Will probably have to cut it back a bit.

Then she will sneak out to the kitchen and crumble a bunch of bacon in it.
Not that the 6 kids or I will complain...

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PostPosted: Mon Mar 24, 2014 11:17 pm 
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Butthurt pasta. It's magnificently delicious, it's just that you'll likely regret it later, and also it is nowhere near healthy. I personally think it's worth it. For a pound of (angel hair, you might adjust if you use penne or something) pasta...

Take like three or four heads of garlic. Yes, heads, not cloves. Mince/press/whatever it is you do, to get the garlic into tiny pieces. Put about a quarter of a stick of butter in a frying pan, along with what will look like way too much Italian seasoning, fresh herbs, salt, and crushed red pepper. Also, olive oil. Maybe 1/4 of a cup? I don't know, I do it by look. You shouldn't be able to see the bottom of the pan because it's covered in a thick layer of seasoning and lipids. Bring to a simmer. Add in your giant pile of garlic, and also the tomatoes that I forgot to mention you should have diced. And maybe some bell peppers if you're feeling fancy but I usually don't. At this point your sauce should be... thick. Like enough spices and garlic that almost all the oil is occupied by stuff. Not quite pesto like you'd put on bread levels of thick, but close. Sautee for about 45 seconds, then you're done. Pour that over pasta, and stir it around to get the spices and garlic distributed evenly. Repel any and all vampires within a 10 mile radius armed with nothing but your breath. Wince with regret about eight hours later as the inspiration for the name of the dish becomes uncomfortably clear. Smile because it's so delicious it's worth it.

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PostPosted: Mon Sep 15, 2014 5:19 pm 
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New recipe! This is a tofu shawarma... thing. It is probably terribly inauthentic, but I liked it, although there's some changes I'm going to make.

Tofu Shawarma

2 containers of extra firm tofu - slice it into thin rectangles, put down some paper towels, put the tofu slices on the paper towels, and another layer of paper towels over them. Then put a cutting board on top of the stack, and press with a some cans or a few bags of flour or whatever (I tend to use stacks of textbooks, but seriously, just weight) for about 30 minutes. I got super firm tofu, whatever that is, and didn't press it, and that turned out fine. So... YMMV?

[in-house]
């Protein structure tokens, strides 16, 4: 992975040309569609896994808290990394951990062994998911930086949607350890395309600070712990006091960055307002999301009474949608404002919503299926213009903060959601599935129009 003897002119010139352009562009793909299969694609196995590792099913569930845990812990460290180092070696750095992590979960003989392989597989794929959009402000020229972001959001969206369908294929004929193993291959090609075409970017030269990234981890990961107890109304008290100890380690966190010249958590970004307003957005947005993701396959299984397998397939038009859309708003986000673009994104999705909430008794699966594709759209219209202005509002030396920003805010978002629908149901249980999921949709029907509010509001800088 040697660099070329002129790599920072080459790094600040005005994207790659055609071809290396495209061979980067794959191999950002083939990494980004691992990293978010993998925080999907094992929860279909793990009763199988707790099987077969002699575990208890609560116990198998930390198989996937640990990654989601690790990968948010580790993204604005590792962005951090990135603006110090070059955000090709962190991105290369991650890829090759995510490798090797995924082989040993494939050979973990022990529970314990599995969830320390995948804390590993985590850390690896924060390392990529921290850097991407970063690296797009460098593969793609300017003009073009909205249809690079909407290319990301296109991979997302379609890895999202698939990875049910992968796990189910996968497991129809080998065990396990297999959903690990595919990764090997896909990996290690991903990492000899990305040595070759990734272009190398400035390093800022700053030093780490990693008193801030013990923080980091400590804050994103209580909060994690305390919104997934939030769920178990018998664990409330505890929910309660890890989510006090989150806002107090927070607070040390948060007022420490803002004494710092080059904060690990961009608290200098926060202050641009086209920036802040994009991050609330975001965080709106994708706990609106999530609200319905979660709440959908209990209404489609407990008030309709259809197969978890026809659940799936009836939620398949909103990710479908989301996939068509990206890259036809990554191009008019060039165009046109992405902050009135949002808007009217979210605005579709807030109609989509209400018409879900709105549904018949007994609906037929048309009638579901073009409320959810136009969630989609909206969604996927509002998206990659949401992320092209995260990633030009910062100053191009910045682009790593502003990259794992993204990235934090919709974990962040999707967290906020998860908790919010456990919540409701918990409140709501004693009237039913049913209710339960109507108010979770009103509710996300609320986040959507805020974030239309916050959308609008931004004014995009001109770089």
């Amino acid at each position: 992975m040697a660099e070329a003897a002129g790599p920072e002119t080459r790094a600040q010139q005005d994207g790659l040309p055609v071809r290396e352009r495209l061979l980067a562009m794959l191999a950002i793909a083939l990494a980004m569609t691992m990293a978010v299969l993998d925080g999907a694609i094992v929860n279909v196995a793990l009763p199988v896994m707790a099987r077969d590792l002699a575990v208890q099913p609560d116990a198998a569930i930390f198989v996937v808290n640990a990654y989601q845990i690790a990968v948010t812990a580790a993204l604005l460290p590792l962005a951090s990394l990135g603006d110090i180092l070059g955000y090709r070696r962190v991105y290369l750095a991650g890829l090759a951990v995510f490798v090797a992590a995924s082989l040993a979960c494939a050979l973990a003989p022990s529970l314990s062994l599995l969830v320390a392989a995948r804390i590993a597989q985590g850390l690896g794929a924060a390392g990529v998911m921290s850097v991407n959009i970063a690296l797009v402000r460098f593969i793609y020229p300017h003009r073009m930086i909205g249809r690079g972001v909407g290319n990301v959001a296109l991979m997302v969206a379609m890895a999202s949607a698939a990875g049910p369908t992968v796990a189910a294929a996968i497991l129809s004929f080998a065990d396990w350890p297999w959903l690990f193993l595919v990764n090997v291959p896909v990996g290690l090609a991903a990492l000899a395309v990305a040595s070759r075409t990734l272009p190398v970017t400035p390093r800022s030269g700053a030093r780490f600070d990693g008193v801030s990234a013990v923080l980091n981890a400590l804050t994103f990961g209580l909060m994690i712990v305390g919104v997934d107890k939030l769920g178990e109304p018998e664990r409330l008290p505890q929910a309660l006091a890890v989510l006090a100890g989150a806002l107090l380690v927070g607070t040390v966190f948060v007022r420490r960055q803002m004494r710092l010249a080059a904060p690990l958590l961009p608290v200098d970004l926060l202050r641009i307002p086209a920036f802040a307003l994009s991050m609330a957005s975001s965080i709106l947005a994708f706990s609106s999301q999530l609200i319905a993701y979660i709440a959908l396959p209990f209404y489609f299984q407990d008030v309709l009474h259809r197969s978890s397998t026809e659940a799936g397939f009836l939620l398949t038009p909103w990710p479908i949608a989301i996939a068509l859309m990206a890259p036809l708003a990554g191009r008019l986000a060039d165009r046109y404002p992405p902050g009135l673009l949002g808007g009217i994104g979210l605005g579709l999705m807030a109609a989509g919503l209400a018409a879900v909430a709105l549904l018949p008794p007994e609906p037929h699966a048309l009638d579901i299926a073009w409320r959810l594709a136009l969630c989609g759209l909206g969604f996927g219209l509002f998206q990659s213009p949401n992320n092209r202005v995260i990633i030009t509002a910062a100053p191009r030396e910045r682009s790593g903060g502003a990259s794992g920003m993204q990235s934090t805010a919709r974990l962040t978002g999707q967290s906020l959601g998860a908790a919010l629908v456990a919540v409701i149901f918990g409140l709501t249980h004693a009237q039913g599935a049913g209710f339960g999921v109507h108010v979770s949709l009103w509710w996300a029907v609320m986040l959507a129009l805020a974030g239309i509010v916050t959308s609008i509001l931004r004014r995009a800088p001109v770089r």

2 onions, cut into 1/4-inch-thick rounds
1 tablespoon turmeric
2 teaspoons coarse kosher salt
2 teaspoons ground coriander
1 teaspoon ground cumin
1 teaspoon ground black pepper
1 teaspoon ground white pepper
1/8-1/4 teaspoon hot paprika or cayenne pepper
8 tablespoons (about) extra-virgin olive oil, divided
8 whole pita breads (because I didn't want to go all the way to the Indian grocery to get naan)

Slice onions place in a bowl. Mix spices in a small container, then add to the onions and stir. Add 5 TBS. of olive oil and stir again. Add the tofu and gently stir to coat. Let sit to marinate for another 30 minutes or longer. After marinating, add the remaining olive oil to a skillet and sauté in batches. You want the onions to kind of caramelize but not burn*. You also don't want to crowd the tofu-onions in the pan.

Serve with hummus, pita bread and tomato relish/salad.


Tomato Relish
1 pound ripe tomatoes, finely chopped (with seeds and juices)
2/3 cup finely chopped red onion
1/4 cup chopped fresh Italian parsley
1/4 cup chopped cilantro
1/4 cup extra-virgin olive oil
3 tablespoons fresh lemon juice
A few jalapeno peppers to taste
Some(?) cumin and coriander**

Dice the tomatoes, add onions, etc. Stir to combine. Can be made while the tofu is marinating.



NOTES: The tofu is missing something. I'm not sure if it needs a little chicken broth, or possibly some more salt, or maybe some cilantro, but it could use whatever it is. So that's something I'm going to keep working on. You could probably sub in chicken for the tofu, if you wanted. The tomato relish could use a few tweaks, too- I didn't use enough jalapeno, so it isn't as spicy as I's have liked. Also I served the whole thing over rice, which was ok, but also tasted too bland and boring. I'll figure out something for that, too. Generally, though, it was a good meal, and I'm pretty happy with it.

EDIT: Crypto suggested trying various things with the shawarma, including about half a tsp of clove and cinnamon, adding some curry powder (with less turmeric, because apparently there's plenty of that in curry powder), and throwing a few cloves of garlic in there too. I will report back next time I make this with updates!



*I apparently need to work on my sautee game, because I had a lot of trouble getting the onions cooked without burning the tofu. Or the onions, for that matter. My solution was to fish out all of the tofu chunks from the bowl I was using, get those a bit browned, and then sautee the onions separately in one big batch. It seemed significantly easier. In the future, I'm going to just put a few onions in the marinade for flavor purposes, and the rest can have a little extra marinade and be cooked on their own, apart from the tofu.